What role can art have in facilitating health and wellbeing?

by @NTNUhealth 27 March 2015

Anja JohansenBlogger: Anja Johansen,
phd student, Faculty of Humanities


Some weeks ago I visited the exhibition ‘Group Therapy: Mental Distress in a Digital Age’, at FACT (Foundation for Art and Creative Technology) in Liverpool. FACT is one of an increasing number of foundations in the UK and abroad that aim to foster collaboration and innovation across the creative industries, health, higher education and arts sectors in order to ‘develop multi-disciplinary projects exploring the relationship between technology and culture’.

FACT (Foundation for Art and Creative Technology)

FACT, Liverpool. Photo: Anja Johansen

Group Therapy: Mental Distress in a Digital Age
FACT, Liverpool, UK
March 6 – May 17 2015
Curated by Vanessa Bartlett and Mike Stubbs

For this last exhibition curator Vanessa Bartlett and FACT Director Mike Stubbs have worked closely with Mersey Care NHS Trust and other health institutions in the UK, to present a diverse collection of artworks, research projects and design innovations exploring the connection between mental health, technology and society.

It is widely acknowledged that art and aesthetic experiences, like visual arts, music, theatre or the appreciation of nature, can have a positive impact on peoples’ lives and contribute to feelings of pleasure, joy and wellbeing. Especially in times of mental distress, depression and disease art, poetry and music can provide comfort, and be an important means of expression and reworking of difficult emotions.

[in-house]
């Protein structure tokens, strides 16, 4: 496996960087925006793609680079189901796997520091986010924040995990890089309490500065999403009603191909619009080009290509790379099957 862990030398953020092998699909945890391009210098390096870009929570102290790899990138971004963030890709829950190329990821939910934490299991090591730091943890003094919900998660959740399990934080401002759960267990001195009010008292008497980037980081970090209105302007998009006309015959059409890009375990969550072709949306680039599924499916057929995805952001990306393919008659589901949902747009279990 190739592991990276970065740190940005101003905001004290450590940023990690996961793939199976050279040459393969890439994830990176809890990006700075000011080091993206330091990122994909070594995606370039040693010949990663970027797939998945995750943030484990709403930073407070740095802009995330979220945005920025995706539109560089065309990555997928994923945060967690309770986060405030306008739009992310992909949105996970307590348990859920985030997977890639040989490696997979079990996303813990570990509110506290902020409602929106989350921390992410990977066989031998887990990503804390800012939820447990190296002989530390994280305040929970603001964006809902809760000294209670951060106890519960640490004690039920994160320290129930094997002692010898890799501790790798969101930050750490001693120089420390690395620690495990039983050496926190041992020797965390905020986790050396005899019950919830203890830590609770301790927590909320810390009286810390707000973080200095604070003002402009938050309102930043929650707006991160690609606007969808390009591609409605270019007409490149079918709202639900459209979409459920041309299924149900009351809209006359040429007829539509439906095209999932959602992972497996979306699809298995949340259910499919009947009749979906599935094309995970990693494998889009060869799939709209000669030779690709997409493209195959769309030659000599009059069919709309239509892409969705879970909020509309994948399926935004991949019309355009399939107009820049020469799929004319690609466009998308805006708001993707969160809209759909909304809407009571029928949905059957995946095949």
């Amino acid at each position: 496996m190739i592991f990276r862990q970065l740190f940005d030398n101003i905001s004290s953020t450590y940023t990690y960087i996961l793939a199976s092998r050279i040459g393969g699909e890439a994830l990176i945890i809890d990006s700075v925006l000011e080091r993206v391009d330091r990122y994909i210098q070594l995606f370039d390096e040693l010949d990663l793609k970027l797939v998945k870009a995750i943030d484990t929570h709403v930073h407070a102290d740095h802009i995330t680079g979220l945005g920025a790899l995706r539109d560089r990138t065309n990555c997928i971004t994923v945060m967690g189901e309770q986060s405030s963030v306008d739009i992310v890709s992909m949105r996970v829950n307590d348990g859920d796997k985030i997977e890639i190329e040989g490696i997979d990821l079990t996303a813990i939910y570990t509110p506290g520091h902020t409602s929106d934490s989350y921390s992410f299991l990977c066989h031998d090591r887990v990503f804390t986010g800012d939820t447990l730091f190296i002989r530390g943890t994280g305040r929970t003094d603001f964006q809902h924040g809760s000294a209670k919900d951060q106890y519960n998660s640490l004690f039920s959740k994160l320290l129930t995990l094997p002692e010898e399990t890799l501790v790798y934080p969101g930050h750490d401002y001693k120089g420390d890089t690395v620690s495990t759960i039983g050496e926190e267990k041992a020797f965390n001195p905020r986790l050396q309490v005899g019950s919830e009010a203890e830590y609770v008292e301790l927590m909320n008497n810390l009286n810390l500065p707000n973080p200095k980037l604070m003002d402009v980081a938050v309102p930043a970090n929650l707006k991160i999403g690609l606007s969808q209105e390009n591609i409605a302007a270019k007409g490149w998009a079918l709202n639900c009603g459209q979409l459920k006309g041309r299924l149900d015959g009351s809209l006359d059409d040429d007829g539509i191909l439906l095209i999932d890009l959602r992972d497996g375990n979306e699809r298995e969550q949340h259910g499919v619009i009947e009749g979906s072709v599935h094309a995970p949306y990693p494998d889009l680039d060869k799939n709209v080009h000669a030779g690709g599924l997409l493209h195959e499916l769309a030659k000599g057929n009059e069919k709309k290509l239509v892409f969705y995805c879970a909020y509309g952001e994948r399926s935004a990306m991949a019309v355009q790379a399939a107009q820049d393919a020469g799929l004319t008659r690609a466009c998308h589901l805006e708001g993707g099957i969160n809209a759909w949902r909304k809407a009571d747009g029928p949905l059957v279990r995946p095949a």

Recently, mental health facilities, hospitals and treatment centres have also taken this into consideration. At St.Olav’s hospital architecture and art are consciously designed as an integrated part of the university clinic treatment setting, including secluded gardens, colourful murals and decorative sculptural objects – as part of the project Visual vitamins. The hospital has the largest public art collection in Norway outside the art institutions, with 2,000 works of art distributed over more than 200,000 square meters.

While art is often given such a therapeutic role, this is not the only way that art and artist can contribute to questions about health, illness and wellbeing. As part of the exhibition Group Therapy, artists have collaborated with scientist, engineers, patient groups and designers to explore and develop novel interfaces for getting in touch with our bodily and mental selves – and the surrounding world.


Distress in a digital age

As stated by the curators, digital technologies can be seen as both a problem and the solution to mental health issues today:

‘For many, the presence of digital technologies is exasperating this problem [ie. mental distress] by altering our sense of self and our social relationships. Meanwhile, others suggest that technological innovation is a crucial tool for finding new ways to improve the lives of those who experience social isolation, illness and emotional distress.’